Clar­i­fy­ing Amer­ica’s claim on the Arc­tic

The Washington Times Weekly - - Letters To The Editor -

Re­gard­ing the ar­ti­cle in the Nov. 19 edi­tion ti­tled “Sea treaty spat: Se­nate fight looms amid race to North Pole” (page 12), David R. Sands’ ar­ti­cle about the United Na­tions’ Law of the Sea Treaty and the North Pole con­tro­versy con­tains an inac­cu­racy about my views on the sub­ject.

Mr. Sands notes that I have said that the United States does not need the Law of the Sea Treaty to press its claims to the Arc­tic and its min­eral and en­ergy riches. How­ever, he then quotes me as say­ing, “No­body both­ers to point out that [U.S. Ad­mi­ral Richard] Byrd flew over the North Pole for the United States 80 years ago.” Mr. Sands did not check with me, but I never made that state­ment and have never sug­gested that the Byrd mis­sion has any im­pact on U.S. claims to oil, gas and min­er­als there.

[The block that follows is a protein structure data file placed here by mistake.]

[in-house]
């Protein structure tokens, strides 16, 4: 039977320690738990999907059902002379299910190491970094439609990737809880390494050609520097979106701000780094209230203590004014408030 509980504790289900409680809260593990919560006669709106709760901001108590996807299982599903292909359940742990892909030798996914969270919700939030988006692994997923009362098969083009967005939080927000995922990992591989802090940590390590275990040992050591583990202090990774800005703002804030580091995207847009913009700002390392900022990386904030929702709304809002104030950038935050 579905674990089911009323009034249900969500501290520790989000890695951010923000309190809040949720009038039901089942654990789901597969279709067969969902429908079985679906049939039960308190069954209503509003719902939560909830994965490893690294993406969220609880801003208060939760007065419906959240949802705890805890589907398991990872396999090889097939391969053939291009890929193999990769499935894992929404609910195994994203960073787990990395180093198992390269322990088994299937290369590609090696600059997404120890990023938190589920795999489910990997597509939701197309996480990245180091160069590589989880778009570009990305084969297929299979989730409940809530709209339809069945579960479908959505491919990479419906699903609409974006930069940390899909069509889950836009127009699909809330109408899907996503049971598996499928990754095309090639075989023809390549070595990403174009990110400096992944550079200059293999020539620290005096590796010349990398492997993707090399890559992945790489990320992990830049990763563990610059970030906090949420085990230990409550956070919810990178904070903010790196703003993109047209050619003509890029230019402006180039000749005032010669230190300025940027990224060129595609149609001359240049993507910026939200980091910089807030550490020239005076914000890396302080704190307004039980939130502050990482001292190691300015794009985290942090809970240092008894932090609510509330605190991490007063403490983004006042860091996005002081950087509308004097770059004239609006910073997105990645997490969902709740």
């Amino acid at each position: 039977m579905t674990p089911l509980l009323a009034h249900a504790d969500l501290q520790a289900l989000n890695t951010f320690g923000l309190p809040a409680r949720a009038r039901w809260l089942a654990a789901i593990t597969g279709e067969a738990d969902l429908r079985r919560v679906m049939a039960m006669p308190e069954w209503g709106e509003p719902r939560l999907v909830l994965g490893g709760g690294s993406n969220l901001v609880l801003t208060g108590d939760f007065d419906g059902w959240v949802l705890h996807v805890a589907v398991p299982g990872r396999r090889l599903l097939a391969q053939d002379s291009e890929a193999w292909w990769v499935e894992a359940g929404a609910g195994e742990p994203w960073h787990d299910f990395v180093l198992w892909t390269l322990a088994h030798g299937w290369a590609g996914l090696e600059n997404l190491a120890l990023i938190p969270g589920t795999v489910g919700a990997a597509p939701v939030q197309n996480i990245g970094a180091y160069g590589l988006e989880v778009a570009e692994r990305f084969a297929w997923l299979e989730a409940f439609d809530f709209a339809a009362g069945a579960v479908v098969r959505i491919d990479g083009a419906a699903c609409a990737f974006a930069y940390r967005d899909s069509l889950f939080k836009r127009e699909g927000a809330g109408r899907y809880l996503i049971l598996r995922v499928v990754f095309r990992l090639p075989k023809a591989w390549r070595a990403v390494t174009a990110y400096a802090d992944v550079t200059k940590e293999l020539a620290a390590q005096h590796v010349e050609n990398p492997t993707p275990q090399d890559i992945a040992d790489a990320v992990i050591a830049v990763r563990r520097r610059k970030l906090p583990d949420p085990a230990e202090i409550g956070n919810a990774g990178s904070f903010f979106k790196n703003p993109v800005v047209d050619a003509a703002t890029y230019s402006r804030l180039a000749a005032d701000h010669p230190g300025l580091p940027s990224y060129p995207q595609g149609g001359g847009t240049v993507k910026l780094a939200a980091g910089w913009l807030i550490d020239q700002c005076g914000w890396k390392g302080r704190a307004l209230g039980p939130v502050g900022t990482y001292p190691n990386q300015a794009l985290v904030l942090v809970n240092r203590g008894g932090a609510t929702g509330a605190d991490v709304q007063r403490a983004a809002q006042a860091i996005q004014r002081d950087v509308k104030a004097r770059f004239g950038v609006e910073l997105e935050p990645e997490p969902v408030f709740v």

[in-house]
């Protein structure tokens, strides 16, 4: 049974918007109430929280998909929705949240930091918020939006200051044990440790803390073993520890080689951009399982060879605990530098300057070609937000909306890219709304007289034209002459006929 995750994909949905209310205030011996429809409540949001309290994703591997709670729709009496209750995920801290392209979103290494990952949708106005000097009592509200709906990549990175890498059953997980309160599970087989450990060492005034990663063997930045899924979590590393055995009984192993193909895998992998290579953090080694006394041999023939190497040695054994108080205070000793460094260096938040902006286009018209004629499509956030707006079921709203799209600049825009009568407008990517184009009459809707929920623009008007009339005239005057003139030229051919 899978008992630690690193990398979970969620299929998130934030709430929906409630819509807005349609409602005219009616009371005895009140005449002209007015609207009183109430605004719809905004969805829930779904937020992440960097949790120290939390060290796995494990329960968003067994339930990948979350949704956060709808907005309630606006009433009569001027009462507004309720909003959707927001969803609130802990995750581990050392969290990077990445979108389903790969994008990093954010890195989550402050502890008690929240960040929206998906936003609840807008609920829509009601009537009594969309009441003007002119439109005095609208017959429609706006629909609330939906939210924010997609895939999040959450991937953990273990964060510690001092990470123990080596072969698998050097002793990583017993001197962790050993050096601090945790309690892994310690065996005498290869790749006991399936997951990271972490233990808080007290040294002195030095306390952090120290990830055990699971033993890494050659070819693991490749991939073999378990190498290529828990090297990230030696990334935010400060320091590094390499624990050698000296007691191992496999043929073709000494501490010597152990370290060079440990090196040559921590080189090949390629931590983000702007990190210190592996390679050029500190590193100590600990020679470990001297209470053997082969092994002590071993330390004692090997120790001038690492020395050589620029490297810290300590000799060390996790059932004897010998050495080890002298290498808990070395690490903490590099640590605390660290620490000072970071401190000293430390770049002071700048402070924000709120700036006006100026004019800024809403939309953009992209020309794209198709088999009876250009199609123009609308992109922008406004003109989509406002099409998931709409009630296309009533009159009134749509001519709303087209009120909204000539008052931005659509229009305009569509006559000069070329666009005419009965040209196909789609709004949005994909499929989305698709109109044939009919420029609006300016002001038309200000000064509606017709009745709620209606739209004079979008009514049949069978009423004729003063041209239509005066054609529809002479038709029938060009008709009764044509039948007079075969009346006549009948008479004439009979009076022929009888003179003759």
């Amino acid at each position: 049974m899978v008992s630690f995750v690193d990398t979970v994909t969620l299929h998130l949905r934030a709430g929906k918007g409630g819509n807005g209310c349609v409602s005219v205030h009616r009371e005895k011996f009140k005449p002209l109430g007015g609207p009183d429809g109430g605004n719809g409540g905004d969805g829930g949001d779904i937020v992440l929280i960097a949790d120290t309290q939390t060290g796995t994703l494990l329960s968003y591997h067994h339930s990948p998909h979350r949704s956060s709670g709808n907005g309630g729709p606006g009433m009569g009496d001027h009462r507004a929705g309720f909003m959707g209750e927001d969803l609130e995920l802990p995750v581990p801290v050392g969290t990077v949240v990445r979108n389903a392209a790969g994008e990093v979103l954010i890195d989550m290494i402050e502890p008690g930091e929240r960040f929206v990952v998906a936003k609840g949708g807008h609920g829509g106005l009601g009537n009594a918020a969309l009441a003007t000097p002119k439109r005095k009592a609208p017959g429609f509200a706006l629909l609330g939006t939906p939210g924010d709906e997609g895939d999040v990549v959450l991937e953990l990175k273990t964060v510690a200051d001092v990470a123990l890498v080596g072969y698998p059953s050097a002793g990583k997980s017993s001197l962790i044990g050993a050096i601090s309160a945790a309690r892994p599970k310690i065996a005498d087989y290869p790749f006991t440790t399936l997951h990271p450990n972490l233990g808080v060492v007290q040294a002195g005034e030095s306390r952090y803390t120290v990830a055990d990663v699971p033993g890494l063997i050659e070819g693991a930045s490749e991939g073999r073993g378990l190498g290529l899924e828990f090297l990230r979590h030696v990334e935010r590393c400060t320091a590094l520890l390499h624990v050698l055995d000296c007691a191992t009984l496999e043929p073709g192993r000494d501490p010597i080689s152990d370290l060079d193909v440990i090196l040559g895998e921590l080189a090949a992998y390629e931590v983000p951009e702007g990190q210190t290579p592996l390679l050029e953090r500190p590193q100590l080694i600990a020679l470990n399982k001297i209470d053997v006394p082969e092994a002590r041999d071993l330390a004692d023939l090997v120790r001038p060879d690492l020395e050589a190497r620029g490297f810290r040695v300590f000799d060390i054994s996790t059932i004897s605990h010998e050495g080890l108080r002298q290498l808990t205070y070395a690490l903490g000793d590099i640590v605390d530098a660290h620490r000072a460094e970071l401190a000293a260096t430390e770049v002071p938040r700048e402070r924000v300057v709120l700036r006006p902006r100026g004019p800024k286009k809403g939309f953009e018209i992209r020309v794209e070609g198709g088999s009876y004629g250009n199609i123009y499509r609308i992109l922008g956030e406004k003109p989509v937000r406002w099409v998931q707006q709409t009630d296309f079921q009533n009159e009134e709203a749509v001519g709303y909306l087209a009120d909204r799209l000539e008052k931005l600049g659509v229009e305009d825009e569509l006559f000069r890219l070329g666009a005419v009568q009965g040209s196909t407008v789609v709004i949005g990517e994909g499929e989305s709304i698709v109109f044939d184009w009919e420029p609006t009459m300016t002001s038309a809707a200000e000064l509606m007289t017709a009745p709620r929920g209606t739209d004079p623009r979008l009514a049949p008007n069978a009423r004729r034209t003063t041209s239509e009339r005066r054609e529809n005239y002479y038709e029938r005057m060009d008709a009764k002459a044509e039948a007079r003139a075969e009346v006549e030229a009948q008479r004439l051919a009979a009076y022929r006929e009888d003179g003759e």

What I have said is that his­tory shows — and the Rus­sians have ac­knowl­edged — that Amer­i­can ex­plor­ers ac­tu­ally set foot first on the North Pole. One of them, U.S. Navy Cmdr. Robert E. Peary, did so in 1909 and claimed it for the United States. “I have nailed the Stars and Stripes to the North Pole,” Cmdr. Peary said.

His col­league, black ex­plorer Matthew Hen­son, ac­tu­ally planted the Amer­i­can flag there. The USS Nau­tilus trav­eled un­der the North Pole in 1958 and re­stated Amer­ica’s claim to the re­gion “for the United States and the United States Navy,” as re­counted by Nau­tilus Cmdr. William R. An­der­son in his book “First Un­der the North Pole.” Un­der the Doc­trine of Dis­cov­ery, a well-es­tab­lished le­gal prin­ci­ple, the North Pole and its riches be­long to the United States.

Ac­ces­sion to the United Na­tions' Law of the Sea Treaty could un­der­mine th­ese claims be­cause anti-Amer­i­can pan­els and com­mis­sions could turn over the nat­u­ral re­sources in the re­gion to other coun­tries.

My sug­ges­tion has been to ne­go­ti­ate with other coun­tries in the re­gion on a bi­lat­eral or mul­ti­lat­eral ba­sis but to avoid go­ing through the United Na­tions. More in­for­ma­tion is avail­able at­asur­ Cliff Kin­caid Pres­i­dent Amer­ica's Sur­vival Inc. Owings, Mary­land

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